Posted by: ritagone | March 27, 2013


It was Mark Twain who famously said: “I’ve had a lot of worries in my life, most of which never happened.”

If you’re like me, you’re a worrier.  I worry about almost everything.  I worry when I find nothing to worry about.  It’s a hobby.  It’s a neurosis.  I hate myself when I do it…but I can’t stop.

I worry.

I read an interesting article the other day in which were listed five fairly distinct classifications of worry, which I’d like to share with you:

  1. Worries about disasters which, as later events proved, never happened.  These represent about 40% of anxieties.
  2. Worries about decisions made in the past, decisions about which nothing could now be done.  These were about 30% of the anxieties represented.
  3. Worries about possible sickness and a possible nervous breakdown, neither of which materialized.  This was about 12% of the worries.
  4. Worries about one’s children and one’s friends, worries arising from the fact that it was forgotten that people have an ordinary amount of common sense.  This was 10% of worries represented.
  5. Worries that have a real foundation.  Possibly 8% of the total.



Now, the first step, according to the rest of the article, in the conquest of anxiety is to limit one’s worrying to the few perils in the fifth group.  As you can see, this simple act will eliminate 92% of one’s fears.  Or, to figure the matter differently, it will leave you free from worry 92% of the time.

I usually choose numbers 1, 3 and 4 as my preferred forms of worry.  Hey, at least I don’t spend an inordinate amount of time worrying about decisions made in the past.  Give me credit for that!  But I do worry about the other three, that’s for sure.  For example, I’m about to fly this coming Monday from Los Angeles to London.  Already, this being Wednesday, I’m anticipating and worrying about a plane crash, getting sick in flight, lost luggage, and every malaise or ineptitude that could happen to a world traveler.  I can also fit #3 into this worry scheme so that getting sick while traveling or having a nervous breakdown figure quite largely.

Worrying about one’s children: well, I’m a mother.  Need I say more?  They are almost 38 and 40 years of age, my “babies.”  It doesn’t matter.  Worry comes with the territory.  If I were writing this at 98 years old and my children were 70 and 68 years of age, I would be worrying.  I mean it.  Show me a mother worth her salt and I’ll show you a worrier.  How do you think Anne Hathaway got her Academy Award as Fantine in “Les Miserables”?  She was playing a worried mom.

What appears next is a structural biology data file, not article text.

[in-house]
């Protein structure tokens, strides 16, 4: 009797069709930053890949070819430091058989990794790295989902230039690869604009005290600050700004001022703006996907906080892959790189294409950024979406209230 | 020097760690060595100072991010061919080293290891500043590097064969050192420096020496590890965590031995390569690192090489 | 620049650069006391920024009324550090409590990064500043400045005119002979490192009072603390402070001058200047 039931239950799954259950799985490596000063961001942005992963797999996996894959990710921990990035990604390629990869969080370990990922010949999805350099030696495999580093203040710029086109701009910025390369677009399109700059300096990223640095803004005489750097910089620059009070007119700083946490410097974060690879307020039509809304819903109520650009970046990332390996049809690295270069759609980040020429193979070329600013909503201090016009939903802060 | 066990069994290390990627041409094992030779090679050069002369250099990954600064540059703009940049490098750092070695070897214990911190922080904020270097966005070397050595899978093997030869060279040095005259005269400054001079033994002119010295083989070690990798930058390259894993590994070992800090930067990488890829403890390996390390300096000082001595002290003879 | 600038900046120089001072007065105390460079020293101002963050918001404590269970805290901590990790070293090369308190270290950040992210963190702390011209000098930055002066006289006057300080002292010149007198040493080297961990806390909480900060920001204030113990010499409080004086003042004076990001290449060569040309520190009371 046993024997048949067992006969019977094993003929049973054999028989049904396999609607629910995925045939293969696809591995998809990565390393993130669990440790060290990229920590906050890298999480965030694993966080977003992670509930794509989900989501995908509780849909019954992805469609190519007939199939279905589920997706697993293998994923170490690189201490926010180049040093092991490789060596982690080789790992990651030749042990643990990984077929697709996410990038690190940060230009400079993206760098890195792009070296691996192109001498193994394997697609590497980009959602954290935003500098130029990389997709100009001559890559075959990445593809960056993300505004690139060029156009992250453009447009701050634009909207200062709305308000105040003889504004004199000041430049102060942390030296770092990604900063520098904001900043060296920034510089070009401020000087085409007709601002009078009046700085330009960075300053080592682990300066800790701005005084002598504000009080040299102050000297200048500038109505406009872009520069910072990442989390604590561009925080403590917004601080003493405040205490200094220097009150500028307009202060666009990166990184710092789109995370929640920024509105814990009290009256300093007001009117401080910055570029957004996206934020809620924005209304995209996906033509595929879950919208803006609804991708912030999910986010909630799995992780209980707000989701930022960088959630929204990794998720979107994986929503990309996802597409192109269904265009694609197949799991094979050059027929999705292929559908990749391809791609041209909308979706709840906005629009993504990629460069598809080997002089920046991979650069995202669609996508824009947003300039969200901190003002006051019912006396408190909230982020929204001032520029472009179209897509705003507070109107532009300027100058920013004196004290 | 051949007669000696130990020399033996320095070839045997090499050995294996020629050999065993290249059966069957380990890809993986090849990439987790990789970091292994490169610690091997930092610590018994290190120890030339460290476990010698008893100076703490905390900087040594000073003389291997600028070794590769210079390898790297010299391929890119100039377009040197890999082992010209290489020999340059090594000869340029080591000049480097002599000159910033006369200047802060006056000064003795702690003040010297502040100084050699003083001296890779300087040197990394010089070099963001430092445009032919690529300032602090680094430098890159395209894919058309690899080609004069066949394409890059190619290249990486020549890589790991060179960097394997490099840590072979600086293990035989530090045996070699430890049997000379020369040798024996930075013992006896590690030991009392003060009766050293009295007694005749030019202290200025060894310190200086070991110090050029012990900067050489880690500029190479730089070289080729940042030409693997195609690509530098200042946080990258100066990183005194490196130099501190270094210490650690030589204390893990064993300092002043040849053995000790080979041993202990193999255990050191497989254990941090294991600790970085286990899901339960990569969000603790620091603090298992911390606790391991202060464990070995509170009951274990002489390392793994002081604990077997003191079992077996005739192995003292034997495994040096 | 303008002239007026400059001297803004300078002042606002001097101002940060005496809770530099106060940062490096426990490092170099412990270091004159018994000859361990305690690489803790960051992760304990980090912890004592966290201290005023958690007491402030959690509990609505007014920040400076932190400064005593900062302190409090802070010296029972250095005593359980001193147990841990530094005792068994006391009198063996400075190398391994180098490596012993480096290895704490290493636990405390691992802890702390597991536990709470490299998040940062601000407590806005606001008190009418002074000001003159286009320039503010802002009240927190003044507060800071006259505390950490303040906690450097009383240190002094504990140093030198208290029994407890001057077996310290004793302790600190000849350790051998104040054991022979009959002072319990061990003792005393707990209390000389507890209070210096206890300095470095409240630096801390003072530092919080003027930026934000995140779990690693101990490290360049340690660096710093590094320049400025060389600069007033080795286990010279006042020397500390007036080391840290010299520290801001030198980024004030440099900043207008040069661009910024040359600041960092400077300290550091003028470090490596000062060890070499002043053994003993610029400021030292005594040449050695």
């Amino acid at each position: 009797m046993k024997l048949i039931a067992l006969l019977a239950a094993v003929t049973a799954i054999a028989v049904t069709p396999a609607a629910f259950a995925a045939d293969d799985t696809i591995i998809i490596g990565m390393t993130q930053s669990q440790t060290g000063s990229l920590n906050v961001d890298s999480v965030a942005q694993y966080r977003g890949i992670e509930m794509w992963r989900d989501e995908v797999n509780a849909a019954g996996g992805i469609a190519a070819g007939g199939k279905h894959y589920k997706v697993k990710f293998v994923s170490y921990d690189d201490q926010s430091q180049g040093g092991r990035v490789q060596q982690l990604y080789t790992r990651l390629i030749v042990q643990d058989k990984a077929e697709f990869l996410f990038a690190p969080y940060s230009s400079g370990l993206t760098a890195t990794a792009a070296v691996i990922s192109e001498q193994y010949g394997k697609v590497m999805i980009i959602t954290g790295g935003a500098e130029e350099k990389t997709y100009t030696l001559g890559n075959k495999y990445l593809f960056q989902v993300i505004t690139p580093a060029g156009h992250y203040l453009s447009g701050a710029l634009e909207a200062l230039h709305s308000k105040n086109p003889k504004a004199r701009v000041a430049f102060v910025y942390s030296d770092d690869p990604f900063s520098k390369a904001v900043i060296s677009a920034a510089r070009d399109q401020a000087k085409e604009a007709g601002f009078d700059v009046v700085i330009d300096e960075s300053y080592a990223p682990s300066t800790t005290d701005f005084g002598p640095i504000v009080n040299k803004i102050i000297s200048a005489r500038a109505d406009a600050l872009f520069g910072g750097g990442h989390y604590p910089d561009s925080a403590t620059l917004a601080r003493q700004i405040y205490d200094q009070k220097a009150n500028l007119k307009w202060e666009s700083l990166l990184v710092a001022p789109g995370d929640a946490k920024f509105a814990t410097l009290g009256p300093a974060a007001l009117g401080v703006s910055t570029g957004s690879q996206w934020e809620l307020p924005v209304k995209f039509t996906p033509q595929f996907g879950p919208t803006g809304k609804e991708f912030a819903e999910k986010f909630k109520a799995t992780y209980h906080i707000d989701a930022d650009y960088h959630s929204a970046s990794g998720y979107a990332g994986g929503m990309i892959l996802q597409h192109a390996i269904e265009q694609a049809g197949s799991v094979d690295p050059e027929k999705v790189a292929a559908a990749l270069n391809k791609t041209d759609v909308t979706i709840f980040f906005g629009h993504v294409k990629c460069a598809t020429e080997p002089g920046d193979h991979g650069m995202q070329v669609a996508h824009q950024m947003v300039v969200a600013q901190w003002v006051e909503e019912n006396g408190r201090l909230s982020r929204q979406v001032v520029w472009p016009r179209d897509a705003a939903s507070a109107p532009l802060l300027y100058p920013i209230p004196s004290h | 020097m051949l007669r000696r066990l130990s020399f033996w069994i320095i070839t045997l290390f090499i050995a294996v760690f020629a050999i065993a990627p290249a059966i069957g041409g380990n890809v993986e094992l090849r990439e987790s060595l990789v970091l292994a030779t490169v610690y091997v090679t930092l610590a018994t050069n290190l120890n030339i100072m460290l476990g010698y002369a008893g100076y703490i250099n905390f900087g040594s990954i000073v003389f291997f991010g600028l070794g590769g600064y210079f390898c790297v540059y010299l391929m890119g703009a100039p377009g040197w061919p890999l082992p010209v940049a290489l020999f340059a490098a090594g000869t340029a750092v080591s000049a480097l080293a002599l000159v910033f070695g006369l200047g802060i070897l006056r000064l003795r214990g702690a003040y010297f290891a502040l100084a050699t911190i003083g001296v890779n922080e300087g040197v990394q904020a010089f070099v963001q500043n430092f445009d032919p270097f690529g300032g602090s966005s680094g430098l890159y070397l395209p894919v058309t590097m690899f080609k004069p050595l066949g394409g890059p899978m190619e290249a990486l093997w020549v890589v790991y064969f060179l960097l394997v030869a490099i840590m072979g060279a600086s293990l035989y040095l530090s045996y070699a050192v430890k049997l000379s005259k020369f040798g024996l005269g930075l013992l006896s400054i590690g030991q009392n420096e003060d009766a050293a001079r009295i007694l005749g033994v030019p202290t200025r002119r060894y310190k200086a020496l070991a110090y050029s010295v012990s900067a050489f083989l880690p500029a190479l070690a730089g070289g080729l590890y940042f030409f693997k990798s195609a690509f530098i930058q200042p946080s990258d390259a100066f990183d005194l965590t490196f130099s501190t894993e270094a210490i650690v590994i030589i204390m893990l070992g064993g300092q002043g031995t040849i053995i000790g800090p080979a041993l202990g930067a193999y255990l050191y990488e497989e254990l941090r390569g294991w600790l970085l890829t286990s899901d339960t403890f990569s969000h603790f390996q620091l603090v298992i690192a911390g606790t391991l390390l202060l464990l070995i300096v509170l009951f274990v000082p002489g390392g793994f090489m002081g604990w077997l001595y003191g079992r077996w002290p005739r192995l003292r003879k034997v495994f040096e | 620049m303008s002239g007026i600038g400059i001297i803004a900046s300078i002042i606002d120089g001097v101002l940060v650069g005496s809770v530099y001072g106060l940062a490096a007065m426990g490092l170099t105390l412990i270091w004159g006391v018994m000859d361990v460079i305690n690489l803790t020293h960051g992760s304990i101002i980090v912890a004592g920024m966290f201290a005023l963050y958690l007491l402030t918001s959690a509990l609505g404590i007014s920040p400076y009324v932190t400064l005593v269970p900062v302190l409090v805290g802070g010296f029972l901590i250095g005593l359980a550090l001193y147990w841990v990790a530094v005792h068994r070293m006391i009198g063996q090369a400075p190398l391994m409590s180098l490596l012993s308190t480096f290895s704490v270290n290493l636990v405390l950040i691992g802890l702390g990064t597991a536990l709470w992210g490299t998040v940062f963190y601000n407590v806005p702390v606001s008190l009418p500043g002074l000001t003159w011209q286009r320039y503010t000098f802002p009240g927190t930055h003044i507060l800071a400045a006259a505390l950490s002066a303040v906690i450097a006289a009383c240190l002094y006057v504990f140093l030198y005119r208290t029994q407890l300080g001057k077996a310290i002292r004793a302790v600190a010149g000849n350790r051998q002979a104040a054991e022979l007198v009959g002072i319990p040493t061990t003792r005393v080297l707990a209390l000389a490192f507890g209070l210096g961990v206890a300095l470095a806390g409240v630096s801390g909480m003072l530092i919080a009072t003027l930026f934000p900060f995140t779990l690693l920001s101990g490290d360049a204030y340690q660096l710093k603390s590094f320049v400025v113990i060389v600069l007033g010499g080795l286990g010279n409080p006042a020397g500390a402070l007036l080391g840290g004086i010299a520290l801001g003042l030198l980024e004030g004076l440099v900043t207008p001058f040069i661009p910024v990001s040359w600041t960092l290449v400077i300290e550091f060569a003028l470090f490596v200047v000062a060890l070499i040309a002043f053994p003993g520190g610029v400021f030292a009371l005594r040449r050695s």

I’d like to be better at the 8% rule: worrying only about the things that have a real foundation.  Like losing weight, I make this a New Year’s resolution every January 1: Don’t worry so much.  And, like losing weight, by January 2 I’ve reneged.  And started to worry about the other four worrisome items on the list.

So I’m going to try a simple one-step program just for the month of April.  Baby steps.  Instead of making a resolution that takes up an entire year, I’m going to go for a month.  Every morning I’m going to say Philippians 4:6 in the New Living Translation to myself: “Don’t worry about anything; instead, pray about everything.”  It’s the “instead” part that I’m going to lean on: what I’m going to do instead of worry is pray.  Since 92% of the things I worry about are most likely not going to happen anyway, at least according to that article I read, or at least are not going to happen on that particular day, I’m going to choose to pray.

Why don’t you try it?  Figure out for yourself which of the four categories of worries applies most to you, and then decide – choose rationally and methodically – to not let those worries get to you for an entire month.  Let’s make April No Worries Month!

Meanwhile, I’ve got a flight to catch, and I’ll be missing for the next two weeks.  But don’t worry: I’ll be back with Rita’s Ramblings on April 17 and lots of stories of our Christian Associates Leadership Summit and my fun trip to London afterwards with my good friend Monique Reidy.

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